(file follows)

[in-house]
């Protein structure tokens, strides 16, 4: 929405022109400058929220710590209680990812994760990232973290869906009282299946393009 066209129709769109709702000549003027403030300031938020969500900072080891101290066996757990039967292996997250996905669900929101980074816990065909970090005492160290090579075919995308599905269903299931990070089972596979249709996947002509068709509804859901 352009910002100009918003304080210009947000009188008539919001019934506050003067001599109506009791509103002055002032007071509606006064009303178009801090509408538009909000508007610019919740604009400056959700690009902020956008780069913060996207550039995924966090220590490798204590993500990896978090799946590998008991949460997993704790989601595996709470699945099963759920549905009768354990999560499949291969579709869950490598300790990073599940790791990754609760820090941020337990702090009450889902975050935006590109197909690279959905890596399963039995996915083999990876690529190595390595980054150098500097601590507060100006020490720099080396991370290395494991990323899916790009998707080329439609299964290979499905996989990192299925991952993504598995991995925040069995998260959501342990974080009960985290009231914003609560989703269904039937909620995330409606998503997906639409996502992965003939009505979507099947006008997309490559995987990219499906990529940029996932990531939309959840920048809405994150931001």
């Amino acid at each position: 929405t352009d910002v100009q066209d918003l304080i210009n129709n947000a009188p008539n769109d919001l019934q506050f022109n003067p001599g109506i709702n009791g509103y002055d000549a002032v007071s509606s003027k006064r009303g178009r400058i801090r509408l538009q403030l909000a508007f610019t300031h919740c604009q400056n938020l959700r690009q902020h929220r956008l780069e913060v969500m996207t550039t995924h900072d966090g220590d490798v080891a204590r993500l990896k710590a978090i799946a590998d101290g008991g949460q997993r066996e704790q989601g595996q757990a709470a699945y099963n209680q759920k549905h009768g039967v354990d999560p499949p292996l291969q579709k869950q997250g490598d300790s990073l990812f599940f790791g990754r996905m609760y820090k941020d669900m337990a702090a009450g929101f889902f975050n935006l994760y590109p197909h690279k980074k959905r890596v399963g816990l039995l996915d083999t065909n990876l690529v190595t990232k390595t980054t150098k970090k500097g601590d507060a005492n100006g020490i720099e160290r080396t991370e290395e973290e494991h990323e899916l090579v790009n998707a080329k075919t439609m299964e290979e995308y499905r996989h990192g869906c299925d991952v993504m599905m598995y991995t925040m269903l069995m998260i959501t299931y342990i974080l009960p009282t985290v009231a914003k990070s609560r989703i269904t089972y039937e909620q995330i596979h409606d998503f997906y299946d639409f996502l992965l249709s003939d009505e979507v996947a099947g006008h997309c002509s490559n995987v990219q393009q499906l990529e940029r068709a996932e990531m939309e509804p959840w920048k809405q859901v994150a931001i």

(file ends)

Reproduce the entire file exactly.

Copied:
[in-house]
């Protein structure tokens, strides 16, 4: 929405022109400058929220710590209680990812994760990232973290869906009282299946393009 066209129709769109709702000549003027403030300031938020969500900072080891101290066996757990039967292996997250996905669900929101980074816990065909970090005492160290090579075919995308599905269903299931990070089972596979249709996947002509068709509804859901 352009910002100009918003304080210009947000009188008539919001019934506050003067001599109506009791509103002055002032007071509606006064009303178009801090509408538009909000508007610019919740604009400056959700690009902020956008780069913060996207550039995924966090220590490798204590993500990896978090799946590998008991949460997993704790989601595996709470699945099963759920549905009768354990999560499949291969579709869950490598300790990073599940790791990754609760820090941020337990702090009450889902975050935006590109197909690279959905890596399963039995996915083999990876690529190595390595980054150098500097601590507060100006020490720099080396991370290395494991990323899916790009998707080329439609299964290979499905996989990192299925991952993504598995991995925040069995998260959501342990974080009960985290009231914003609560989703269904039937909620995330409606998503997906639409996502992965003939009505979507099947006008997309490559995987990219499906990529940029996932990531939309959840920048809405994150931001």
């Amino acid at each position: 929405t352009d910002v100009q066209d918003l304080i210009n129709n947000a009188p008539n769109d919001l019934q506050f022109n003067p001599g109506i709702n009791g509103y002055d000549a002032v007071s509606s003027k006064r009303g178009r400058i801090r509408l538009q403030l909000a508007f610019t300031h919740c604009q400056n938020l959700r690009q902020h929220r956008l780069e913060v969500m996207t550039t995924h900072d966090g220590d490798v080891a204590r993500l990896k710590a978090i799946a590998d101290g008991g949460q997993r066996e704790q989601g595996q757990a709470a699945y099963n209680q759920k549905h009768g039967v354990d999560p499949p292996l291969q579709k869950q997250g490598d300790s990073l990812f599940f790791g990754r996905m609760y820090k941020d669900m337990a702090a009450g929101f889902f975050n935006l994760y590109p197909h690279k980074k959905r890596v399963g816990l039995l996915d083999t065909n990876l690529v190595t990232k390595t980054t150098k970090k500097g601590d507060a005492n100006g020490i720099e160290r080396t991370e290395e973290e494991h990323e899916l090579v790009n998707a080329k075919t439609m299964e290979e995308y499905r996989h990192g869906c299925d991952v993504m599905m598995y991995t925040m269903l069995m998260i959501t299931y342990i974080l009960p009282t985290v009231a914003k990070s609560r989703i269904t089972y039937e909620q995330i596979h409606d998503f997906y299946d639409f996502l992965l249709s003939d009505e979507v996947a099947g006008h997309c002509s490559n995987v990219q393009q499906l990529e940029r068709a996932e990531m939309e509804p959840w920048k809405q859901v994150a931001i």